Solvent (ethanol) of analytical grades was purchased from Merck (France). Alloxan, DPPH and Tris (hydroxymethyl) aminomethane were purchased from Sigma Aldrich, U.S.A. All the kits including ALAT, AST, ALP, LDH, urea, creatinine glucose, triglycerides, cholesterol, HDL cholesterol, LDL cholesterol were purchased from Merck (France) and Ecoline (Germany).

Collection of plant material

Pandanus tectorius Parkinson ex Du Roi was collected from Bali Bagh, Malir, Karachi. Fresh plant part of P. tectorius (root, stem and leaf) were cleaned with the tap water and stored at -20 °C until used. Herbarium sheet was kept in the Department of Botany, University of Karachi, bearing herbarium No. 14/2/2014, G.H: 86550.

Preparation of ethanol extract of different parts of Pandanus tectorius Parkinson ex Du Roi

Different parts of P. tectorius, leaf, root and stem (500 g each) were cut into small pieces with a knife and then chopped in an electric grinder. The minced material of each part was soaked for 2 weeks in distilled ethanol (96%) and filtered over cotton wool. The filtrate was concentrated to a gummy mass on a rotary vacuum evaporator (Büchi R-200, New Castle, DE) that give the yield of 2.7% from stem, 9.5% from root and 7.5% from leaves respectively. Extracts were stored at a room temperature until used.

Preparation of water extract from different parts of Pandanus tectorius Parkinson ex Du Roi

The Leaves, root and stem (100 g each) of P.tectorius were cut separately and grinded, soaked in distilled water for 1 h and homogenized using a homogenizer (Polytron (Kinematica) PT-MR 2100), then filtered over through Whatman no. 1 filter paper. The filtrate was lyophilized on a freeze dryer (Eyela, FD-1) that gave the yield of 14.5% from stem, 11.6% from root and 2.6% from leaves and stored at -20 °C until used.

Animals

Male (Wistar albino) rats, of body weight 150–200 g were bought from Dow University of Health Science, Karachi. Rats were then kept in cages under standard laboratory conditions (23 ± 2 °C and 12 h light/dark cycle) for 2 weeks prior to experimentation. All the animals were fed with a standard pellet diet and water (ad libitum).

Induction of diabetes mellitus

Diabetes in rats was produced by using method of Zhang et al. [14], where intraperitoneal injection of alloxan monohydrate (Sigma aldrich, St. Louis, MO) at 100 mg/kg BW in saline was given to rats for 3 days continuously. The sugar level was evaluated on the third day by using a glucometer (Gluco trend Roche). The level of blood sugar 250 mg/dl or above was considered as diabetic.

Effect of ethanol extract of different parts of Pandanus tectorius Parkinson ex Du Roi in normal and alloxan diabetic rat’s model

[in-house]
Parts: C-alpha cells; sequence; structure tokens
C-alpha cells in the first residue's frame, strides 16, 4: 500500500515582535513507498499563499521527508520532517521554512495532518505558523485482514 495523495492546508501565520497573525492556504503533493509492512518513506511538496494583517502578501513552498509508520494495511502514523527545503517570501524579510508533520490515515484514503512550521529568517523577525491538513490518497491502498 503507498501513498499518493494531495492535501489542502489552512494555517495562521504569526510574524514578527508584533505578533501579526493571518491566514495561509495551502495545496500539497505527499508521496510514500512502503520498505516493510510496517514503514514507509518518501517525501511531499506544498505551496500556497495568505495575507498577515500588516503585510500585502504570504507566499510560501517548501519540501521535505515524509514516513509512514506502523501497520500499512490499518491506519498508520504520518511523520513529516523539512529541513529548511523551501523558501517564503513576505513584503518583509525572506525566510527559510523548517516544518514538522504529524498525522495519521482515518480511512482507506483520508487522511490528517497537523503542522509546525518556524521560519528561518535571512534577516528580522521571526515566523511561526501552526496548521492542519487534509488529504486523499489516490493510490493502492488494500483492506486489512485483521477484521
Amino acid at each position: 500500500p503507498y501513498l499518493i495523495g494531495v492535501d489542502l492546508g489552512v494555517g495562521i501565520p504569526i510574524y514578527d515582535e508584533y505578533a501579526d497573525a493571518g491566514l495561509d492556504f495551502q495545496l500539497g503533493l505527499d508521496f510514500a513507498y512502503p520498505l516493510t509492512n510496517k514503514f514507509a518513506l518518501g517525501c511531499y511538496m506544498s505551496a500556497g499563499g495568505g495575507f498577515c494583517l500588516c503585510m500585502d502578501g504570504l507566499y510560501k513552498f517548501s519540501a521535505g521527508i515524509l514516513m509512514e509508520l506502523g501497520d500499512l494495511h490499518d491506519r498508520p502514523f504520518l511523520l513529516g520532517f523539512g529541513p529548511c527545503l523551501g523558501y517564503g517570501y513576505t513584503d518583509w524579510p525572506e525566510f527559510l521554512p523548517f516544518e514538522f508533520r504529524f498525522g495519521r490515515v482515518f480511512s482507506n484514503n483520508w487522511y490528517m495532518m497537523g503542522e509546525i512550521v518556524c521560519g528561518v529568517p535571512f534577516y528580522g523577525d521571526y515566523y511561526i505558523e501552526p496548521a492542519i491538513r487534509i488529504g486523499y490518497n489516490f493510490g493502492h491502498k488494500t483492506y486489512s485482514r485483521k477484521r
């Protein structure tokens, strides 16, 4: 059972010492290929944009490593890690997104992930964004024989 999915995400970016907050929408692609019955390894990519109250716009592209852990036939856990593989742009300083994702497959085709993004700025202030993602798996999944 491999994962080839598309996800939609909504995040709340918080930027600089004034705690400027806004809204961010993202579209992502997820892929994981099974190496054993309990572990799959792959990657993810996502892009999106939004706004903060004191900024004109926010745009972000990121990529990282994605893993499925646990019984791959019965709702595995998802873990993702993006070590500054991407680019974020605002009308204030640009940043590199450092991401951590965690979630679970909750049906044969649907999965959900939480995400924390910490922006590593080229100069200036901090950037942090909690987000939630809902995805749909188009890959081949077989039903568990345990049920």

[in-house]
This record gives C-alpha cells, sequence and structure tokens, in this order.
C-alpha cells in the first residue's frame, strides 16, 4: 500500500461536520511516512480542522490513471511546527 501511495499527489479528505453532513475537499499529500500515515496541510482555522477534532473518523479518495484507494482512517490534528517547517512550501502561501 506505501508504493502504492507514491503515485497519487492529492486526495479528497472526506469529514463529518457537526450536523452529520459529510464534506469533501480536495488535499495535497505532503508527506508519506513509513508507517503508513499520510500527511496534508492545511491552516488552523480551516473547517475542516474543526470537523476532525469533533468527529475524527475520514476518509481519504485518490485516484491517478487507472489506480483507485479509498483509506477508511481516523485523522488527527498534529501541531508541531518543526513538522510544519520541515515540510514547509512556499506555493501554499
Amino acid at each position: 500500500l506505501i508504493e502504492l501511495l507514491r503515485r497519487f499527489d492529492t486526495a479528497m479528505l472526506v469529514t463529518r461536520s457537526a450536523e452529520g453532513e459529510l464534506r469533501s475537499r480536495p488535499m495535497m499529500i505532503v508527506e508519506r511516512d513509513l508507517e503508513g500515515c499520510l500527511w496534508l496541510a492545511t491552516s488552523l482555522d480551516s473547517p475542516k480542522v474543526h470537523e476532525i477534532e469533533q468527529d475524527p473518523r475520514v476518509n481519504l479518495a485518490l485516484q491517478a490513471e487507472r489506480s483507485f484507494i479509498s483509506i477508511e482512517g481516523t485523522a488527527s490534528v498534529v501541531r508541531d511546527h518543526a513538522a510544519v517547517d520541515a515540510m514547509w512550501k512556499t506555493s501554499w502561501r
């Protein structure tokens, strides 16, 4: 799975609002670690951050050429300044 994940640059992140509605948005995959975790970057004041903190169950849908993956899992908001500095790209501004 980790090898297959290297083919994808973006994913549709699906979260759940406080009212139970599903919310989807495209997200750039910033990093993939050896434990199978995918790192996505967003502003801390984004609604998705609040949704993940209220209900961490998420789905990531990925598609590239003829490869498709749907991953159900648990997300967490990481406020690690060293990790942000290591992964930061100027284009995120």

The rats were separated into 3 major groups, where the third group was further divided into 6 sub-groups with each consisting of 6 rats.

  • Normal control group: This group of rats was fed on standard diet and water with no treatment.

  • Alloxan diabetic control group: This group of rats was intraperitoneally injected with alloxan (100 mg/kg) for 3 days.

  • Ethanol extract of P.tectorius treated group rats: This group of rats was further separated into 6 sub-groups:

    • Ethyl alcohol extract of leaves of P.tectorius treated group: This group of rats was orally dosed with ethanol extract of leaves of P.tectorius (200 mg/kg b.w.,) at day 3.

    • Ethyl alcohol extract of stem of P.tectorius treated group: This group of rats was orally dosed with ethanol extract of stem of P.tectorius (200 mg/kg b.w.,) at day 3.

    • Ethyl alcohol extract of roots of P.tectorius treated group: This group of rats was orally dosed with ethanol extract of roots of P.tectorius (200 mg/kg b.w.,) at day 3.

    • Ethyl alcohol extract of leaves of P.tectorius + alloxan dosed group: This group of rats were intraperitoneally injected with alloxan (100 mg/kg) for 3 days. On day 3 they were fed with ethanol extract of leaves of P.tectorius (200 mg/kg b.w.,).

    • Ethyl alcohol extract of stem of P. tectorius + alloxan dosed group: This group of rats were intraperitoneally injected with alloxan (100 mg/kg) for 3 days. On day 3 they were fed with ethanol extract from the stem of P.tectorius (200 mg/kg b.w.,).

    • Ethyl alcohol extract of roots of P. tectorius + alloxan dosed group: This group of rats were intraperitoneally injected with alloxan (100 mg/kg) for 3 days. At day 3 they were fed with ethanol extract of roots of P. tectorius (200 mg/kg b.w).

On the 4th day, rats from each group were decapitated after 12 h fasting [14]. After collection of Blood, serum was obtained by centrifugation to do biochemical analysis.